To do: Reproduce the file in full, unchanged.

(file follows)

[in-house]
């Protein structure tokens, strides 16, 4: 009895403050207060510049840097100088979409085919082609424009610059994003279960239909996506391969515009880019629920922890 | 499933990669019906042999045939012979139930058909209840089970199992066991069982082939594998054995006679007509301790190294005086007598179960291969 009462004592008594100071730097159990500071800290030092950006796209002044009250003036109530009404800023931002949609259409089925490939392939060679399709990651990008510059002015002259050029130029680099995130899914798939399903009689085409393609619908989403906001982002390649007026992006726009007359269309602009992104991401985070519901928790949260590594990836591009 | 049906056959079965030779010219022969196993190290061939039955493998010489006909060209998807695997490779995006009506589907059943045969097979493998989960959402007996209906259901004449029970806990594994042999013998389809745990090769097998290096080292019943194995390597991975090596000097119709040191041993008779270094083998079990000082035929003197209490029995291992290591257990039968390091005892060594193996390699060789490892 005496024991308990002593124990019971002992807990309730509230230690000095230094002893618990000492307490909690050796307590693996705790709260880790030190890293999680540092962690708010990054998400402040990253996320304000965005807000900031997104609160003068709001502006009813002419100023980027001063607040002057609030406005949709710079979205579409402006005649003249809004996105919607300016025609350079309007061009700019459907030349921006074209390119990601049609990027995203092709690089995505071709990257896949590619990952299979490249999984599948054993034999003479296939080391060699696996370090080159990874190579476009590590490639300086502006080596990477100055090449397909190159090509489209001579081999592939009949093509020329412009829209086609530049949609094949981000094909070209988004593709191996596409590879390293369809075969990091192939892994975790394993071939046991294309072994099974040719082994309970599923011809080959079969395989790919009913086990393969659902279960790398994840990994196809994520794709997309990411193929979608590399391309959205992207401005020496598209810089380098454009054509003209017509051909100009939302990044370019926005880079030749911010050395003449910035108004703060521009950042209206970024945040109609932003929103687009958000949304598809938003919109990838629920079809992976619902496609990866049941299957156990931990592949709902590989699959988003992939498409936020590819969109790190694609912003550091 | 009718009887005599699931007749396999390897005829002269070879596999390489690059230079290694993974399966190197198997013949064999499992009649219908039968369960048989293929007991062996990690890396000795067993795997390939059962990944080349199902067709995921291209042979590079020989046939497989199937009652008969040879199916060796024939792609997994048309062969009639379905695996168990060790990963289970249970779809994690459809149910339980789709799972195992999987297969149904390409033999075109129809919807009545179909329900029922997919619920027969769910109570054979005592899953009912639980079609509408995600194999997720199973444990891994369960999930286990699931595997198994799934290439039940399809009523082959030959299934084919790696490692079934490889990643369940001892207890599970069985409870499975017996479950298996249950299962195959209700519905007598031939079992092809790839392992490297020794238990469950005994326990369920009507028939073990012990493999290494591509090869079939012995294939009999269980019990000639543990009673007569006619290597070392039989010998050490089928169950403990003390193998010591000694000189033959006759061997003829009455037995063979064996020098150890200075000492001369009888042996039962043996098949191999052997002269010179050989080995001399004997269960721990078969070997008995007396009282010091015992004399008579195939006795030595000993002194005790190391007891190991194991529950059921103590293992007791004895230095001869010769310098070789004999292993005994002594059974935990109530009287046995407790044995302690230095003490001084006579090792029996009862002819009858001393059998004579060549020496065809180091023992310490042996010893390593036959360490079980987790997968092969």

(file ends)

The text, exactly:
[in-house]
């Protein structure tokens, strides 16, 4: 009895403050207060510049840097100088979409085919082609424009610059994003279960239909996506391969515009880019629920922890 | 499933990669019906042999045939012979139930058909209840089970199992066991069982082939594998054995006679007509301790190294005086007598179960291969 009462004592008594100071730097159990500071800290030092950006796209002044009250003036109530009404800023931002949609259409089925490939392939060679399709990651990008510059002015002259050029130029680099995130899914798939399903009689085409393609619908989403906001982002390649007026992006726009007359269309602009992104991401985070519901928790949260590594990836591009 | 049906056959079965030779010219022969196993190290061939039955493998010489006909060209998807695997490779995006009506589907059943045969097979493998989960959402007996209906259901004449029970806990594994042999013998389809745990090769097998290096080292019943194995390597991975090596000097119709040191041993008779270094083998079990000082035929003197209490029995291992290591257990039968390091005892060594193996390699060789490892 005496024991308990002593124990019971002992807990309730509230230690000095230094002893618990000492307490909690050796307590693996705790709260880790030190890293999680540092962690708010990054998400402040990253996320304000965005807000900031997104609160003068709001502006009813002419100023980027001063607040002057609030406005949709710079979205579409402006005649003249809004996105919607300016025609350079309007061009700019459907030349921006074209390119990601049609990027995203092709690089995505071709990257896949590619990952299979490249999984599948054993034999003479296939080391060699696996370090080159990874190579476009590590490639300086502006080596990477100055090449397909190159090509489209001579081999592939009949093509020329412009829209086609530049949609094949981000094909070209988004593709191996596409590879390293369809075969990091192939892994975790394993071939046991294309072994099974040719082994309970599923011809080959079969395989790919009913086990393969659902279960790398994840990994196809994520794709997309990411193929979608590399391309959205992207401005020496598209810089380098454009054509003209017509051909100009939302990044370019926005880079030749911010050395003449910035108004703060521009950042209206970024945040109609932003929103687009958000949304598809938003919109990838629920079809992976619902496609990866049941299957156990931990592949709902590989699959988003992939498409936020590819969109790190694609912003550091 | 009718009887005599699931007749396999390897005829002269070879596999390489690059230079290694993974399966190197198997013949064999499992009649219908039968369960048989293929007991062996990690890396000795067993795997390939059962990944080349199902067709995921291209042979590079020989046939497989199937009652008969040879199916060796024939792609997994048309062969009639379905695996168990060790990963289970249970779809994690459809149910339980789709799972195992999987297969149904390409033999075109129809919807009545179909329900029922997919619920027969769910109570054979005592899953009912639980079609509408995600194999997720199973444990891994369960999930286990699931595997198994799934290439039940399809009523082959030959299934084919790696490692079934490889990643369940001892207890599970069985409870499975017996479950298996249950299962195959209700519905007598031939079992092809790839392992490297020794238990469950005994326990369920009507028939073990012990493999290494591509090869079939012995294939009999269980019990000639543990009673007569006619290597070392039989010998050490089928169950403990003390193998010591000694000189033959006759061997003829009455037995063979064996020098150890200075000492001369009888042996039962043996098949191999052997002269010179050989080995001399004997269960721990078969070997008995007396009282010091015992004399008579195939006795030595000993002194005790190391007891190991194991529950059921103590293992007791004895230095001869010769310098070789004999292993005994002594059974935990109530009287046995407790044995302690230095003490001084006579090792029996009862002819009858001393059998004579060549020496065809180091023992310490042996010893390593036959360490079980987790997968092969």